Associations of gestational exposure to famine with energy balance and macronutrient density of the diet at age 58 years differ according to the reference population used

Aryeh D. Stein, Andrew Rundle, Nikolas Wada, R. A. Goldbohm, L. H. Lumey

Research output: Contribution to journalArticle

Abstract

Individuals exposed to the Dutch Famine of 1944-45 during gestation have increased adiposity, which might be due to changes in energy intake, physical activity, or metabolic efficiency.We studied 357 persons born between January 1945 and March 1946 whose mothers experienced famine during or immediately preceding pregnancy, 298 persons born in the same 3 institutions during 1943 or 1947 (time controls), and 311 same-sex sibling controls. We obtained food frequency and physical activity data by questionnaire between 2003 and 2005 (mean age 58 y). We defined gestational exposure as exposure to a ration of <3762 kJ/d (<900 kcal/d) for at least 10 wk. For the whole study population, energy intake was 9225 ± 2650 kJ/d and physical activity was 7380 ± 4331 metabolic equivalents (MET)-min/wk. Compared with time controls, gestational famine exposure was associated with 113 kJ/d (95% CI, -272, 502) higher energy intake, 0.01 percentage point (95% CI, -0.88, 0.89) higher fat density, 688 MET-min/wk (95% CI, 21398, 23) lower physical activity, and 63 kJ/d (95% CI, -130, 259) higher predicted energy expenditure (pEE). Compared with sibling controls, gestational famine exposure was associated with 4 kJ/d (95% CI, -702, 711) higher energy intake, 2.01 percentage points (95% CI, 0.38, 3.63) higher fat density, 97 MET-min/wk) (95% CI, -1243, 1050) lower physical activity score, and 188 kJ/d (95% CI, -163, 539) higher pEE. Gender-specific associations (P < 0.05 for heterogeneity) emerged for protein density and pEE using time controls and for energy intake using sibling controls. Associations were weak, differed by choice of control, and may reflect sampling variability or methodological differences. Persistent small energy imbalances could explain the increased weight of famine-exposed individuals.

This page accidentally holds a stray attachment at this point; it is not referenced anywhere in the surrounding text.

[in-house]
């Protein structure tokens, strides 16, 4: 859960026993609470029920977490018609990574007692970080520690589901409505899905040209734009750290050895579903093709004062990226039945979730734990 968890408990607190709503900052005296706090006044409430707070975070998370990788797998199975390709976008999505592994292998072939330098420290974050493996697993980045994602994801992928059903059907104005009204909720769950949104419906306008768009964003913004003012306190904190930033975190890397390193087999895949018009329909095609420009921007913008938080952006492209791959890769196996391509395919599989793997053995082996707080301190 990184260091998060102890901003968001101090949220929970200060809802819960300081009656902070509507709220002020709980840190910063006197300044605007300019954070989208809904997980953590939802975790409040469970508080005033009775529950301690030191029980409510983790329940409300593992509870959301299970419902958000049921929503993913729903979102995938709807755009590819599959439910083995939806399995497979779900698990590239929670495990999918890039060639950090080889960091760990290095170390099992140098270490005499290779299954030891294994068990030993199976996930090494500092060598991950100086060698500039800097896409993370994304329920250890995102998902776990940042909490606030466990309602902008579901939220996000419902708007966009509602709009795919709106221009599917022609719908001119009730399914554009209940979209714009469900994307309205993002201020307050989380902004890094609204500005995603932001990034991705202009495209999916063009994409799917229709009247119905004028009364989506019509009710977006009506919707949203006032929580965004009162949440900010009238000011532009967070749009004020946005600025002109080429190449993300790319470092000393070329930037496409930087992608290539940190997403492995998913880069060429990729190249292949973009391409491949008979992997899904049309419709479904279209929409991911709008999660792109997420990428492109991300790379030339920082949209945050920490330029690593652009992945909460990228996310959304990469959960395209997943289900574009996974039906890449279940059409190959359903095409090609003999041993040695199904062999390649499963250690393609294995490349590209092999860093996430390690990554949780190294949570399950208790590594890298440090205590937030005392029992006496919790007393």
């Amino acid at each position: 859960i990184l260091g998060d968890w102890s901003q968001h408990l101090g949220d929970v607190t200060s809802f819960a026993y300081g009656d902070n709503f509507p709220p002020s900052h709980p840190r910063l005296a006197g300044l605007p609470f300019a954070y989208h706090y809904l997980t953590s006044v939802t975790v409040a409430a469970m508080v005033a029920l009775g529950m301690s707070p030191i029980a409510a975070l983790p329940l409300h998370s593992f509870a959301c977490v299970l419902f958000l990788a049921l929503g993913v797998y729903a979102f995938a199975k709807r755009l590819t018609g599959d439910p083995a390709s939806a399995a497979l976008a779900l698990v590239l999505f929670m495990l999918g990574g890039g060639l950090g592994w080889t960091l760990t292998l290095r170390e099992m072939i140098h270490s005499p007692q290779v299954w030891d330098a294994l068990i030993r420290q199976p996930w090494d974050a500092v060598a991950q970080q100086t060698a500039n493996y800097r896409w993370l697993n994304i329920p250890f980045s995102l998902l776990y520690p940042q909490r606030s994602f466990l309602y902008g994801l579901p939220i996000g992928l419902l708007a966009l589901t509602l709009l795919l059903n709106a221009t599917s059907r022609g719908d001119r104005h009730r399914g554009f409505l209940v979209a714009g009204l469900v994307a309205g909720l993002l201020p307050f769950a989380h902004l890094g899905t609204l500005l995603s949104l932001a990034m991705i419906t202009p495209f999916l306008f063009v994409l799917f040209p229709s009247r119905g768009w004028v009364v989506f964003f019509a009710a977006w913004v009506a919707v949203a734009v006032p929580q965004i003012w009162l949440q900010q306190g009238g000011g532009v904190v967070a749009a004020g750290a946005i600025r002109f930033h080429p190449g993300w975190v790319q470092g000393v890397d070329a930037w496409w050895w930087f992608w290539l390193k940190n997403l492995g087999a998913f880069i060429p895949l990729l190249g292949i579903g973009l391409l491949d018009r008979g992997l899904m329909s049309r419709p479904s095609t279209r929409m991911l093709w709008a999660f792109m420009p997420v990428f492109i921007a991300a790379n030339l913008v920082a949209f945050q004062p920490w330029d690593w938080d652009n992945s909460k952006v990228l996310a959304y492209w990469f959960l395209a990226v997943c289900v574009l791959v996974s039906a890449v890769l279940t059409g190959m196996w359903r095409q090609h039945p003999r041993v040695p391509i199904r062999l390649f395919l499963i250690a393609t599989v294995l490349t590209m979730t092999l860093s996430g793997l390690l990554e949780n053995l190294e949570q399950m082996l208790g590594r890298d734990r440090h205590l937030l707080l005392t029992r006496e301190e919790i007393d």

Original languageEnglish (US)
Pages (from-to)1555-1561
Number of pages7
JournalJournal of Nutrition
Volume139
Issue number8
DOIs
StatePublished - Aug 2009

ASJC Scopus subject areas

  • Medicine (miscellaneous)
  • Nutrition and Dietetics

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